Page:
• Some counties have those records online where they can be searched. Gwinnett County, Atlanta City, DeKalb County, Forsyth County

  • Other counties require you to go to their offices to find out.


Check for Defective Building Products 

  • Atlas Chalet roofing shingles. It might be smart to have a roofer do a roof evaluation.  I know a good guy who does it for free.

  • Polybutylene plumbing.  Inspectors will tell you if you have this.

  • Synthetic Stucco. This isn't automatically a problem but you need an entirely separate stucco inspection to find out if there are issues with the stucco.  Be prepared to spend an additional $500 for this kind of inspection.

  • Wood fiber siding made by companies such as Louisiana Pacific. 


Get a Survey

  • Find out where the boundaries are

  • Do your fences encroach on your neighbors?

  • Are there any easements for power lines, pipelines or drainage pipes?

  • Are there any stream buffers that would hinder what you might want to do?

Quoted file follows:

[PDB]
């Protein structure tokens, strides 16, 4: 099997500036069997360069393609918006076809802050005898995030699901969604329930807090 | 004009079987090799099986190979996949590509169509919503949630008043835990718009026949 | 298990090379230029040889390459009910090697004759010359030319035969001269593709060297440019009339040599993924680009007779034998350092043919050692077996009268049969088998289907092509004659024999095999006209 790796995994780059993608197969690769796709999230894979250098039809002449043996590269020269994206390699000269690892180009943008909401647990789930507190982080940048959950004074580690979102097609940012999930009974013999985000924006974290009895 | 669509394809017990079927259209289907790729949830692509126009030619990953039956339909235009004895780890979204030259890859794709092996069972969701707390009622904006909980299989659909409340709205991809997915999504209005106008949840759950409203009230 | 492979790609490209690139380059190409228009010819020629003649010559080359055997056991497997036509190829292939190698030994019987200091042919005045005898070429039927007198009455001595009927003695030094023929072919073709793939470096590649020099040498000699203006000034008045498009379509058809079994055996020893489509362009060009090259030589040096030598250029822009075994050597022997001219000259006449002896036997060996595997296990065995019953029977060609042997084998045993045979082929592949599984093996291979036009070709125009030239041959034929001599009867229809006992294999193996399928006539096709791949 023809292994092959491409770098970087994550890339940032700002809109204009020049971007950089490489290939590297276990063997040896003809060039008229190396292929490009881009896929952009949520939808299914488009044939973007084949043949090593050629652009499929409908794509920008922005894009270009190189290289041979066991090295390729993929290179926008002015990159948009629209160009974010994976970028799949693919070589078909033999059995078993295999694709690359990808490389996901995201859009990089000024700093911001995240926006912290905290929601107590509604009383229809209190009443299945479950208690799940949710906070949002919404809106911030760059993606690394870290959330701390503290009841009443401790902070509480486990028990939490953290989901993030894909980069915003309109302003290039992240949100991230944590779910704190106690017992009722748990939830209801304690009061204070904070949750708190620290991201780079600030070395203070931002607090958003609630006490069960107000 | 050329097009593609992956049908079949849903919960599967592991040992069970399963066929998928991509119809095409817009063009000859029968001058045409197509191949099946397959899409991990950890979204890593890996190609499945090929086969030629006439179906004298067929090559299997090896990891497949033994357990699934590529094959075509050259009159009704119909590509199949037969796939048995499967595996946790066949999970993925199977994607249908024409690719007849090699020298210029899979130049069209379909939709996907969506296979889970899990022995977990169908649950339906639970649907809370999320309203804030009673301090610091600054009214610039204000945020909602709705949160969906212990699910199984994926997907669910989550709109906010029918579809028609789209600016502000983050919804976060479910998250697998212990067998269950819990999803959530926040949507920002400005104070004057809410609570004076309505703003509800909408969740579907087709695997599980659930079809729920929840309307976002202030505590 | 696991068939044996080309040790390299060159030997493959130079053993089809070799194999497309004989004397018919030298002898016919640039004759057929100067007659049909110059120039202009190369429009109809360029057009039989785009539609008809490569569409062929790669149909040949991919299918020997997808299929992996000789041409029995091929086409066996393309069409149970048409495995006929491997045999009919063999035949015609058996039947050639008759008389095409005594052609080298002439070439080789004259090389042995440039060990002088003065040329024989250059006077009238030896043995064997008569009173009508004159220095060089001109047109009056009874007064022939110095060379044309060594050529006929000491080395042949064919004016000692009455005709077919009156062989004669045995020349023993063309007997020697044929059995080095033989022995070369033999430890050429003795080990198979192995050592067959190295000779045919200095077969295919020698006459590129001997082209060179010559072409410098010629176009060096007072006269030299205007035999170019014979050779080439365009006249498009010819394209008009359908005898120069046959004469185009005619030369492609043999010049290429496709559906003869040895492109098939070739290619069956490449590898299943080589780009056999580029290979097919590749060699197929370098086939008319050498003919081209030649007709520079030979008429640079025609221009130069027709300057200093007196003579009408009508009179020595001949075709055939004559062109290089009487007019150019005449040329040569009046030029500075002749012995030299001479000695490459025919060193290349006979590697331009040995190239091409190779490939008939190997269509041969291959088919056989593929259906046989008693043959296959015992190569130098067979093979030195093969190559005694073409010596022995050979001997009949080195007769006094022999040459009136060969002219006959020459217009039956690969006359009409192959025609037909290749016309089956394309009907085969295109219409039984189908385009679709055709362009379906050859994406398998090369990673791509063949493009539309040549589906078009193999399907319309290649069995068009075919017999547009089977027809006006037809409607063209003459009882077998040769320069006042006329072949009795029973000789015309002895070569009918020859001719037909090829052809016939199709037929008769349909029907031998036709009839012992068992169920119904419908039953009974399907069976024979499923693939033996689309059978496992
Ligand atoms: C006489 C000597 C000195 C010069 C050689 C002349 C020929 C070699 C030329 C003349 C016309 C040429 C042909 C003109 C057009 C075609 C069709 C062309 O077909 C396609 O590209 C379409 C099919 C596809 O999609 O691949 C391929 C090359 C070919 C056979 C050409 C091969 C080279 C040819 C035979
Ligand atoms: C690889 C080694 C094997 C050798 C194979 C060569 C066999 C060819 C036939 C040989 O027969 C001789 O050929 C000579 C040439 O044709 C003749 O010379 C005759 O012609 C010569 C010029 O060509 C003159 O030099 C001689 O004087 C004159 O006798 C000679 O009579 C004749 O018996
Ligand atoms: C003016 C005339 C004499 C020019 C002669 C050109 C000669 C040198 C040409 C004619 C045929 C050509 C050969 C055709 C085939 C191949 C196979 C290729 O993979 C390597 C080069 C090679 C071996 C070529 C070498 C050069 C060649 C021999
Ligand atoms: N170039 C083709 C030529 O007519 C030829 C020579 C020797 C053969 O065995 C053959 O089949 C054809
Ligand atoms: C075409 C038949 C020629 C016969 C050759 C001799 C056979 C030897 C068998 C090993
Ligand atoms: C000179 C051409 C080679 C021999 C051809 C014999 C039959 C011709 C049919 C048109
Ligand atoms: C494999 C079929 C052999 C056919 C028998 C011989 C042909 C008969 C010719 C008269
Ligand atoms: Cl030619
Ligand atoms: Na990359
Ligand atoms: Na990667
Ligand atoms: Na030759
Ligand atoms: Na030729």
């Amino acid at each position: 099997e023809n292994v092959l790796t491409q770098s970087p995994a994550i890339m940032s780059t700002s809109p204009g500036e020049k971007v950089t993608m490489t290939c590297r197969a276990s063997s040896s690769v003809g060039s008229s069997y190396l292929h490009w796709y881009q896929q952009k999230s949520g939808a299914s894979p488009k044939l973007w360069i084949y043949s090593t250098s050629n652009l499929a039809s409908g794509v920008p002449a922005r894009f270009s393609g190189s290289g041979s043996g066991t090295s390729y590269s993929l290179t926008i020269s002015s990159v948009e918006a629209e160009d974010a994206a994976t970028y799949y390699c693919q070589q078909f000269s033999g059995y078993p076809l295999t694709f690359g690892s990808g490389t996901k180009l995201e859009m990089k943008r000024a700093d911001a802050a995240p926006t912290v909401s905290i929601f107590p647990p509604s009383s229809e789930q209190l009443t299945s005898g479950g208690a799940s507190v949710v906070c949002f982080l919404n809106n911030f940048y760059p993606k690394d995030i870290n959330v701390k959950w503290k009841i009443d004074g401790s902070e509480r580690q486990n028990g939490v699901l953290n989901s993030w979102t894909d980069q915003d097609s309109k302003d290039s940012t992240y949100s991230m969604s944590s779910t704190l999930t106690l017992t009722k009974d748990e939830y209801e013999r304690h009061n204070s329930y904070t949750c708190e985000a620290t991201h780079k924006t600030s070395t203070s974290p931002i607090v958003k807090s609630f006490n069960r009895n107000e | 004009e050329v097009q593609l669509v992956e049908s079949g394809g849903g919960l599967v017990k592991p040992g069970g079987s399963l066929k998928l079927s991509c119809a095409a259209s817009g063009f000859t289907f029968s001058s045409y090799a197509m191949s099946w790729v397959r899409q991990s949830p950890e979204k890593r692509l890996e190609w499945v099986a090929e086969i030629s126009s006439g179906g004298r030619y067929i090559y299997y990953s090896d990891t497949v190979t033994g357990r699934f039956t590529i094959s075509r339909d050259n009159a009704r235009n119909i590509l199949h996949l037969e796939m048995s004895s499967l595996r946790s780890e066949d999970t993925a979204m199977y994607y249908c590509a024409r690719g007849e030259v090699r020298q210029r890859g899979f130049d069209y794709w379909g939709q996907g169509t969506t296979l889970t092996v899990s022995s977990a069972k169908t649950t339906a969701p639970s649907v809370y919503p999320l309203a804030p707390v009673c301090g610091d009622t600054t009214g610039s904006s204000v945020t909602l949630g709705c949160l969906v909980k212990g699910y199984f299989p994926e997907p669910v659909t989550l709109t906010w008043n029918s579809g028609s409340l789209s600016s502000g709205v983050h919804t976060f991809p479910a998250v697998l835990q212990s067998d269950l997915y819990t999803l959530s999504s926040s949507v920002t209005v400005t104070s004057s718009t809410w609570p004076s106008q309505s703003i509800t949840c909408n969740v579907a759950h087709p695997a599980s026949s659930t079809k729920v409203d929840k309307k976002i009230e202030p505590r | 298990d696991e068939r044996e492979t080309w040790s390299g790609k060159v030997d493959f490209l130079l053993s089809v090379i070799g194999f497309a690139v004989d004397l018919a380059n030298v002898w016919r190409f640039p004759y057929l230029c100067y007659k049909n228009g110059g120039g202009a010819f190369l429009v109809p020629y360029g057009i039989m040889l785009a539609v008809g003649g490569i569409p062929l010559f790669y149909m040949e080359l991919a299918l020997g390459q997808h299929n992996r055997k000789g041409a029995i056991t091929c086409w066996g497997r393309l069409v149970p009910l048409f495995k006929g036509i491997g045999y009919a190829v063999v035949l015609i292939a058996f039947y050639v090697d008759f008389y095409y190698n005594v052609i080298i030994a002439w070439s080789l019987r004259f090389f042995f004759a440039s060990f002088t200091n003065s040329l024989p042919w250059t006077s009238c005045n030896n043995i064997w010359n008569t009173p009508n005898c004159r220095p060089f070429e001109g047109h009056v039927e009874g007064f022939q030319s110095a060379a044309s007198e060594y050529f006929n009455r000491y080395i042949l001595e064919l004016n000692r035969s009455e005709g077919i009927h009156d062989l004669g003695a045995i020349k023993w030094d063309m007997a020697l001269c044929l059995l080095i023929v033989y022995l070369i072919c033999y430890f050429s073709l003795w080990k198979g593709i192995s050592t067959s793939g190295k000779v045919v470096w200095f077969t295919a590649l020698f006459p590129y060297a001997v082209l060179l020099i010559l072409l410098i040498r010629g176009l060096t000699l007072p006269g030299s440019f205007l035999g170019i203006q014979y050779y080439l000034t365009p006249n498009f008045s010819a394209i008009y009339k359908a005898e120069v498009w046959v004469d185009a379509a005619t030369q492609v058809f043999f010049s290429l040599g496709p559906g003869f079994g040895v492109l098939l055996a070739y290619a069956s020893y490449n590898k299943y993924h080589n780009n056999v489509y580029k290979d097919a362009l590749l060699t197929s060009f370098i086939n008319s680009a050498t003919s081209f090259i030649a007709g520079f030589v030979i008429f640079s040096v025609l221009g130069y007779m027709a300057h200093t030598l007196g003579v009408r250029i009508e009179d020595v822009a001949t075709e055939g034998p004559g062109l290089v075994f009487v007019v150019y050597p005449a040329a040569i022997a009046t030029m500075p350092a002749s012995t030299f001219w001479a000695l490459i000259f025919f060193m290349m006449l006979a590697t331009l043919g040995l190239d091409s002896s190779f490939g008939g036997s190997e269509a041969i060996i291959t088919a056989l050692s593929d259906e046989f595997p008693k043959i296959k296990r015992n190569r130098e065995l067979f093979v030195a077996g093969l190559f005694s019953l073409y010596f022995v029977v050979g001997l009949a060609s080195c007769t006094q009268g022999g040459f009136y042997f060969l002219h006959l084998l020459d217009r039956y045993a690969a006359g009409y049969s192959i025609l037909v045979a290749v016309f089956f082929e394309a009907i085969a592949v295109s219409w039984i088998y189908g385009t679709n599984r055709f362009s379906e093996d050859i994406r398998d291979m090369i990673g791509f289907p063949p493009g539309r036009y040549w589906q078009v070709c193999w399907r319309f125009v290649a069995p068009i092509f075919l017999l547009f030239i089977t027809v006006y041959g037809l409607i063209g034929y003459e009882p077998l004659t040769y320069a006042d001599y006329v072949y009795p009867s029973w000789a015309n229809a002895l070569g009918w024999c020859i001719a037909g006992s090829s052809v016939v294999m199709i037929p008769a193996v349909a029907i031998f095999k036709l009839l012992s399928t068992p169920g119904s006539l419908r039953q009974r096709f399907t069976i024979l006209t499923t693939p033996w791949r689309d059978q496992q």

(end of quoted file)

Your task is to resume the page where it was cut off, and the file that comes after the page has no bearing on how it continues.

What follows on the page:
•  Surveys cost about $500.  A popular company is Solar Land Surveyors


Mold Testing

  • If you are worried about mold, get a separate mold test by a dedicated mold testing company.

  • Weather conditions can affect results so timing might be difficult






Frequently Asked Questions


How long is the due diligence period?
Like most things in the contract, it's negotiable.  But most sellers aren't going to want to extend it past 14 days.  10 days is usually a happy compromise


When does the due diligence period start?
The due diligence period start on the binding agreement date.  This is the date when both parties sign off on all the terms.  A day is considered to run until midnight. Only full days are counted.  So if the contract is all signed off on at 3pm on Monday and it has a 2 day due diligence period, you would have until midnight on Wednesday night.


What if we find issues that we want the seller to take care of?
We submit to the seller an "Amendment to Address Concerns" and start negotiations on the items. We have until the end of the Due Diligence Period to come to an agreement.


What if we can't come to an agreement?